Driving a robot from Space Station

Jun 30, 2011
The Justin mobile robotic system, developed at the German Aerospace Center, DLR, with its compliant controlled lightweight arms and its two four-fingered hands, is an ideal experimental platform. The mobile platform allows the long-range autonomous operation of the system. The independent wheels respond to the requirements of Justin's upper body during manipulation tasks. Sensors and cameras allow the 3D reconstruction of the robot's environment, enabling Justin to perform his work autonomously. Credits: DLR

(PhysOrg.com) -- Meet Justin, an android who will soon be controlled remotely by the astronauts in ESA’s Columbus laboratory on the International Space Station. With this and other intriguing experiments like the Eurobot rover, ESA is paving the way for exploring the Moon and planets with tele-operated robots.

In two to three years, the experimental robot on Earth will faithfully mimic the movements of an astronaut on the .

By wearing an exoskeleton – a combination of arm and glove with electronic aids to reproduce the sensations a human hand would feel – a distant operator can work as though he were there.

To help turn robotics and telepresence into a standard tool for space missions, ESA is linking the Space Station and Earth for remotely controlling terrestrial robotic experiments from the orbital outpost.

This Meteron (Multi-purpose End-To-End Robotic Operations Network) initiative is a testbed for future missions to the Moon, Mars and other celestial bodies.

As a tool for preparing the METERON communications infrastructure, astronauts will control a communications test robot such as this one, via a control room located at ESA's European Space Operations Centre, Darmstadt. Credits: ESA

“The Space Station is the perfect orbital platform to simulate very realistic scenarios for human exploration,” says Kim Nergaard, ESA’s Meteron coordinator.

“First we have to set up a robust communication architecture, establish an operations system and define a protocol to allow astronauts, robots and our ESA control centre to work efficiently together. This is not as easy a task as it seems.”

Many ideas around
 
ESA called earlier this year for new ideas for the Space Station to be used as a testbed for exploration missions. Many proposals called for operating ground-based robots from a workstation on the Station.

“The multitude of submissions shows the strength of the idea,” comments Philippe Schoonejans, ESA’s Head of Robotics in the Human Spaceflight and Operations directorate.

"This allows ESA to take into account all suggested experiments and give opportunities to the countries, companies and institutes who have shown their interest by submitting the idea."

"Meteron is suitable for early realisation because it can exploit the existing infrastructure and technologies without requiring huge investments," explains François Bosquillon de Frescheville, responsible for ESA future human exploration mission operations concepts studies, whose idea triggered the programme.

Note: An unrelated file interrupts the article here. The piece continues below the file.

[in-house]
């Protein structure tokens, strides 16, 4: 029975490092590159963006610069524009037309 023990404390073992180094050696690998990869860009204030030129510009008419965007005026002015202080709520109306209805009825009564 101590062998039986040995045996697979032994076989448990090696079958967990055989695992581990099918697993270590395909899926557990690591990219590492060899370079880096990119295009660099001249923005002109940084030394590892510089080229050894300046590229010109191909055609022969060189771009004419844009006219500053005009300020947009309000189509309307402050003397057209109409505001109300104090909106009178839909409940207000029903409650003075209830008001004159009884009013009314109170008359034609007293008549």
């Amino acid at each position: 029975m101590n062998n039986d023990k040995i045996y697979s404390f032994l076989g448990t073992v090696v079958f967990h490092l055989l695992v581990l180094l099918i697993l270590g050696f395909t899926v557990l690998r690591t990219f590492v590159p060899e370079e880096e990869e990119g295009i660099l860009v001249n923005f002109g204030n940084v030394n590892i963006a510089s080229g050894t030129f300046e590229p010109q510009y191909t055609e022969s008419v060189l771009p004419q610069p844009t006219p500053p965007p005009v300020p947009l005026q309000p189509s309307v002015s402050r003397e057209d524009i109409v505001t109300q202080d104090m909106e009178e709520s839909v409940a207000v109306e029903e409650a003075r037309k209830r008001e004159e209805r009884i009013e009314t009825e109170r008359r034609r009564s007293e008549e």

First a rover, then an android

In the first Meteron tests, the Station astronauts will operate ESA’s Eurobot prototype from a computer equipped with special screens and a joystick.
This prototype is a four-wheel rover with two arms, an advanced navigation system, cameras and sensors that has been under testing since 2008 at the Agency’s ESTEC space research and technology centre in the Netherlands.
 

The mobile robotic system Justin, developed at german Aerospace Center DLR, with its compliant controlled light weight arms and its two four finger hands is an ideal experimental platform for these research issues. The mobile platform allows the long range autonomous operation of the system. The individually movable, spring born wheels match the special requirements of Justin's upper body during manipulation tasks. Sensors and cameras allow the 3D reconstruction of the robot's environment and therefore enable Justin to perform given tasks autonomously. Credits: DLR

In the next phase, the engineers will allow astronauts to control a with the sense of force and ‘touch’. It can be connected to robots like Justin, developed by the DLR German Aerospace Center.

“With these senses, the astronauts will have a real feeling of the forces that the arms of the robots are experiencing in their environment,” explains André Schiele, in charge of ESA’s Telerobotics & Haptics Laboratory.

“For example, when they push against a rock or do more complex tasks such as setting up hardware.”

Whatever route the future exploration of Moon and Mars might follow, it will require sophisticated communications and advanced tools. Boosted by new human–machine interface technology, in orbit will almost certainly link up with robots to explore planetary surfaces.

Explore further: NASA: Engineer vital to 1969 moon landing dies

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Starbound
not rated yet Jun 30, 2011
Excellent! Earth based master-slave systems could one day drastically cut the cost of conducting experiments in space.

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